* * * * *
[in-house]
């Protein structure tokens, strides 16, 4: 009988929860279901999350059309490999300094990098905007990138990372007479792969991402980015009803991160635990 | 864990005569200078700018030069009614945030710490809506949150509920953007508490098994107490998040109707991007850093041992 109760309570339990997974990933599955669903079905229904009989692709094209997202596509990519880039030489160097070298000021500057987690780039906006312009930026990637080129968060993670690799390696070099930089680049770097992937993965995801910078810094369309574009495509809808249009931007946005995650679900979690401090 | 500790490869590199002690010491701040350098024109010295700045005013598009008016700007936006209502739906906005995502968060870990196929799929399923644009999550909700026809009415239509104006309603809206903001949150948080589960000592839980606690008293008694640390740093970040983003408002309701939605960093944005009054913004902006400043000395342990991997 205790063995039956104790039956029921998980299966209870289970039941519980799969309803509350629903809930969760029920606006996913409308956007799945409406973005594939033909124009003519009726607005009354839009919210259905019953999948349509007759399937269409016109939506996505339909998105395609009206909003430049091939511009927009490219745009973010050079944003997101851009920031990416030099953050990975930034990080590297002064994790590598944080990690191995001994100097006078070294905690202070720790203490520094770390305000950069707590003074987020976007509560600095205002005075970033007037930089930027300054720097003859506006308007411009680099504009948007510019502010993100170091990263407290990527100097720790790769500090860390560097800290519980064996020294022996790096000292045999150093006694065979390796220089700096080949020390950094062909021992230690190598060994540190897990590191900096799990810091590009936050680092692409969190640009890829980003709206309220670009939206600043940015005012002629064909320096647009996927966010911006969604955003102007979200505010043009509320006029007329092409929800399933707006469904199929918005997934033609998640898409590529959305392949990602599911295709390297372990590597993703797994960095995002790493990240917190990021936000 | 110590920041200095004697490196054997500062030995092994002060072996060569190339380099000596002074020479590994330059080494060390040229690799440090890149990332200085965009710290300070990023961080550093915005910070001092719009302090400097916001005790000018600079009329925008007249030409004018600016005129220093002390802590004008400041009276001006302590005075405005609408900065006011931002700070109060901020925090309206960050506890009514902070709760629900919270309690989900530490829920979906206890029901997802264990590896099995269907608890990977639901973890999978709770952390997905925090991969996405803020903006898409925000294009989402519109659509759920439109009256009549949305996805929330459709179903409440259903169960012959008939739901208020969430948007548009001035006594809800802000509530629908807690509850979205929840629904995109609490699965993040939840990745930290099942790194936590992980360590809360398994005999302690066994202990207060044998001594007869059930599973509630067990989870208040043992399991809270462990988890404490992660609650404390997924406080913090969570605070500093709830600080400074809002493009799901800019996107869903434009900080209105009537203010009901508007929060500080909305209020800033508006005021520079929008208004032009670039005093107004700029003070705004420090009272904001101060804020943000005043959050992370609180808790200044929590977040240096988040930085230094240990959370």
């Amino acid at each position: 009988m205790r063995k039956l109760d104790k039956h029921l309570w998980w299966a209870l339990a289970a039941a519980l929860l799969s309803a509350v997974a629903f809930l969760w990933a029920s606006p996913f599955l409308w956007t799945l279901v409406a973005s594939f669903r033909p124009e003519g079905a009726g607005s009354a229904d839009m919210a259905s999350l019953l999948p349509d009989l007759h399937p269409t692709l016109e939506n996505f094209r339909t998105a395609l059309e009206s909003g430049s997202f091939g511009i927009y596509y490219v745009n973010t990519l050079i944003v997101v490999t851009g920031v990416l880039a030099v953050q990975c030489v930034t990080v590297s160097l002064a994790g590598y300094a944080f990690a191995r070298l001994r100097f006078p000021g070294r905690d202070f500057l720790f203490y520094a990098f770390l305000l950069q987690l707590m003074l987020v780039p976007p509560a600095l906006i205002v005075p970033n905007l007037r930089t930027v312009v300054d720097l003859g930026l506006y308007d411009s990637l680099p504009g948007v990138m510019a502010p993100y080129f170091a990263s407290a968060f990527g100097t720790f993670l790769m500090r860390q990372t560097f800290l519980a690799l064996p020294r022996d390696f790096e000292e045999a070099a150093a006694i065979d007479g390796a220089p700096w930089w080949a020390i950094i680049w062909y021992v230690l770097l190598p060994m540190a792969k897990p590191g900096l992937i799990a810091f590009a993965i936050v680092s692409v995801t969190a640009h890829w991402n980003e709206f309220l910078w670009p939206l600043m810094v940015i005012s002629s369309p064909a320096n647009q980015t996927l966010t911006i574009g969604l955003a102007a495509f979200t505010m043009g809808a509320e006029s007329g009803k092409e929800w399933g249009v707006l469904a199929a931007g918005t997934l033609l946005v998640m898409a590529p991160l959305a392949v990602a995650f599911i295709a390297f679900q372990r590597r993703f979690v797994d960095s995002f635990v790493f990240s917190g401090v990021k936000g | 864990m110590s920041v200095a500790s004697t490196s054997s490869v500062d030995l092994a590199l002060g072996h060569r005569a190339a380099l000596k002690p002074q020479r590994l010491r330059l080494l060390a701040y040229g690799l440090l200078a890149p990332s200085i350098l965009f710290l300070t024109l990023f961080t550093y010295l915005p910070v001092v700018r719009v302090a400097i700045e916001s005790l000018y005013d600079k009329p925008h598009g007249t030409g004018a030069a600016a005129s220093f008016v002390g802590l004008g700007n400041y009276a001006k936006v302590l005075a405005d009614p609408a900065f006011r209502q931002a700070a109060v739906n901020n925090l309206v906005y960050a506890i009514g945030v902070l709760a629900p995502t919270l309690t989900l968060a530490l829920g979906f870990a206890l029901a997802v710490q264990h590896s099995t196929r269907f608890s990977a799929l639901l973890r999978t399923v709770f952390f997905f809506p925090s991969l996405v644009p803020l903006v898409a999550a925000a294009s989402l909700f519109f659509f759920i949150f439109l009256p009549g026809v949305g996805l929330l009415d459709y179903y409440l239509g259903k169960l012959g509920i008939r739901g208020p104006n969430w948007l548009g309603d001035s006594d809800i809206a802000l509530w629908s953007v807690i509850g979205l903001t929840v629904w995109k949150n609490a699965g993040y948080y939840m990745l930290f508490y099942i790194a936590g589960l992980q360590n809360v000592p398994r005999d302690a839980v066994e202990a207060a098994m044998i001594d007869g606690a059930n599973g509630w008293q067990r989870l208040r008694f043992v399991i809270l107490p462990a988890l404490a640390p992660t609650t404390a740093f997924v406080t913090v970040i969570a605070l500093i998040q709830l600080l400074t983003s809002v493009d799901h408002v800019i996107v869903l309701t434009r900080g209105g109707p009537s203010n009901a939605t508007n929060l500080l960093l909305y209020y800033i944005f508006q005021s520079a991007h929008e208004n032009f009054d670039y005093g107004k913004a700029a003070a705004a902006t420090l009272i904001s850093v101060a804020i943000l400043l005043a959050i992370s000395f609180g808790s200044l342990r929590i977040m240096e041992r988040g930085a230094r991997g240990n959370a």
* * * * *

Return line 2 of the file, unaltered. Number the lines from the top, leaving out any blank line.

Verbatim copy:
């Protein structure tokens, strides 16, 4: 009988929860279901999350059309490999300094990098905007990138990372007479792969991402980015009803991160635990 | 864990005569200078700018030069009614945030710490809506949150509920953007508490098994107490998040109707991007850093041992 109760309570339990997974990933599955669903079905229904009989692709094209997202596509990519880039030489160097070298000021500057987690780039906006312009930026990637080129968060993670690799390696070099930089680049770097992937993965995801910078810094369309574009495509809808249009931007946005995650679900979690401090 | 500790490869590199002690010491701040350098024109010295700045005013598009008016700007936006209502739906906005995502968060870990196929799929399923644009999550909700026809009415239509104006309603809206903001949150948080589960000592839980606690008293008694640390740093970040983003408002309701939605960093944005009054913004902006400043000395342990991997 205790063995039956104790039956029921998980299966209870289970039941519980799969309803509350629903809930969760029920606006996913409308956007799945409406973005594939033909124009003519009726607005009354839009919210259905019953999948349509007759399937269409016109939506996505339909998105395609009206909003430049091939511009927009490219745009973010050079944003997101851009920031990416030099953050990975930034990080590297002064994790590598944080990690191995001994100097006078070294905690202070720790203490520094770390305000950069707590003074987020976007509560600095205002005075970033007037930089930027300054720097003859506006308007411009680099504009948007510019502010993100170091990263407290990527100097720790790769500090860390560097800290519980064996020294022996790096000292045999150093006694065979390796220089700096080949020390950094062909021992230690190598060994540190897990590191900096799990810091590009936050680092692409969190640009890829980003709206309220670009939206600043940015005012002629064909320096647009996927966010911006969604955003102007979200505010043009509320006029007329092409929800399933707006469904199929918005997934033609998640898409590529959305392949990602599911295709390297372990590597993703797994960095995002790493990240917190990021936000 | 110590920041200095004697490196054997500062030995092994002060072996060569190339380099000596002074020479590994330059080494060390040229690799440090890149990332200085965009710290300070990023961080550093915005910070001092719009302090400097916001005790000018600079009329925008007249030409004018600016005129220093002390802590004008400041009276001006302590005075405005609408900065006011931002700070109060901020925090309206960050506890009514902070709760629900919270309690989900530490829920979906206890029901997802264990590896099995269907608890990977639901973890999978709770952390997905925090991969996405803020903006898409925000294009989402519109659509759920439109009256009549949305996805929330459709179903409440259903169960012959008939739901208020969430948007548009001035006594809800802000509530629908807690509850979205929840629904995109609490699965993040939840990745930290099942790194936590992980360590809360398994005999302690066994202990207060044998001594007869059930599973509630067990989870208040043992399991809270462990988890404490992660609650404390997924406080913090969570605070500093709830600080400074809002493009799901800019996107869903434009900080209105009537203010009901508007929060500080909305209020800033508006005021520079929008208004032009670039005093107004700029003070705004420090009272904001101060804020943000005043959050992370609180808790200044929590977040240096988040930085230094240990959370």